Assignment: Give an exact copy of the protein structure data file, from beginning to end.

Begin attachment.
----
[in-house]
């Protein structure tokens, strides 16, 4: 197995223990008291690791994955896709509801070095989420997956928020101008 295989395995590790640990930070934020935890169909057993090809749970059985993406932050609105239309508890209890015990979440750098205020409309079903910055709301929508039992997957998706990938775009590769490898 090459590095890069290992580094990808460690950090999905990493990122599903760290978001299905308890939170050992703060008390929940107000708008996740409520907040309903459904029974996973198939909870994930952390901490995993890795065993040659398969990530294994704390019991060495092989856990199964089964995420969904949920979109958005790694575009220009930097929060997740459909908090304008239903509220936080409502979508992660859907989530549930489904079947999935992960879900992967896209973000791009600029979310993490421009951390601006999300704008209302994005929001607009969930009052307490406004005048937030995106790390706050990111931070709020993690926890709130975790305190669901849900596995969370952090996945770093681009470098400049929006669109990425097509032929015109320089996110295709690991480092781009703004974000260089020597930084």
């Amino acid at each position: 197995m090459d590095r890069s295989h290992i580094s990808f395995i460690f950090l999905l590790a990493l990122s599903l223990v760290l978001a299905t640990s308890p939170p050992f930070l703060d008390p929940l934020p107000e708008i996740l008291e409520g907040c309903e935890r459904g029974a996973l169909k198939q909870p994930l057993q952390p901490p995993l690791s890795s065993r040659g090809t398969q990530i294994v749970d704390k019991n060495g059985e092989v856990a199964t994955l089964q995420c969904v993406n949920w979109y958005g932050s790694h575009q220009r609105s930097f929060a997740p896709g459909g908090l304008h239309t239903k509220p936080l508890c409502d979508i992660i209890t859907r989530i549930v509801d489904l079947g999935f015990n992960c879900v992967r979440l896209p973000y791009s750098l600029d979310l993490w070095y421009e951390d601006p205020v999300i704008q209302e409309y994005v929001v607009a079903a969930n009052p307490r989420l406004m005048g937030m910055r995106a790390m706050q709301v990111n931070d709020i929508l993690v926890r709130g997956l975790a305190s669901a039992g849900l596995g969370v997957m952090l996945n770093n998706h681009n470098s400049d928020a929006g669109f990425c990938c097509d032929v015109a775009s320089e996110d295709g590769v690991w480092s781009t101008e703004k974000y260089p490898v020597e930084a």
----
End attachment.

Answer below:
[in-house]
């Protein structure tokens, strides 16, 4: 197995223990008291690791994955896709509801070095989420997956928020101008 295989395995590790640990930070934020935890169909057993090809749970059985993406932050609105239309508890209890015990979440750098205020409309079903910055709301929508039992997957998706990938775009590769490898 090459590095890069290992580094990808460690950090999905990493990122599903760290978001299905308890939170050992703060008390929940107000708008996740409520907040309903459904029974996973198939909870994930952390901490995993890795065993040659398969990530294994704390019991060495092989856990199964089964995420969904949920979109958005790694575009220009930097929060997740459909908090304008239903509220936080409502979508992660859907989530549930489904079947999935992960879900992967896209973000791009600029979310993490421009951390601006999300704008209302994005929001607009969930009052307490406004005048937030995106790390706050990111931070709020993690926890709130975790305190669901849900596995969370952090996945770093681009470098400049929006669109990425097509032929015109320089996110295709690991480092781009703004974000260089020597930084």
């Amino acid at each position: 197995m090459d590095r890069s295989h290992i580094s990808f395995i460690f950090l999905l590790a990493l990122s599903l223990v760290l978001a299905t640990s308890p939170p050992f930070l703060d008390p929940l934020p107000e708008i996740l008291e409520g907040c309903e935890r459904g029974a996973l169909k198939q909870p994930l057993q952390p901490p995993l690791s890795s065993r040659g090809t398969q990530i294994v749970d704390k019991n060495g059985e092989v856990a199964t994955l089964q995420c969904v993406n949920w979109y958005g932050s790694h575009q220009r609105s930097f929060a997740p896709g459909g908090l304008h239309t239903k509220p936080l508890c409502d979508i992660i209890t859907r989530i549930v509801d489904l079947g999935f015990n992960c879900v992967r979440l896209p973000y791009s750098l600029d979310l993490w070095y421009e951390d601006p205020v999300i704008q209302e409309y994005v929001v607009a079903a969930n009052p307490r989420l406004m005048g937030m910055r995106a790390m706050q709301v990111n931070d709020i929508l993690v926890r709130g997956l975790a305190s669901a039992g849900l596995g969370v997957m952090l996945n770093n998706h681009n470098s400049d928020a929006g669109f990425c990938c097509d032929v015109a775009s320089e996110d295709g590769v690991w480092s781009t101008e703004k974000y260089p490898v020597e930084a």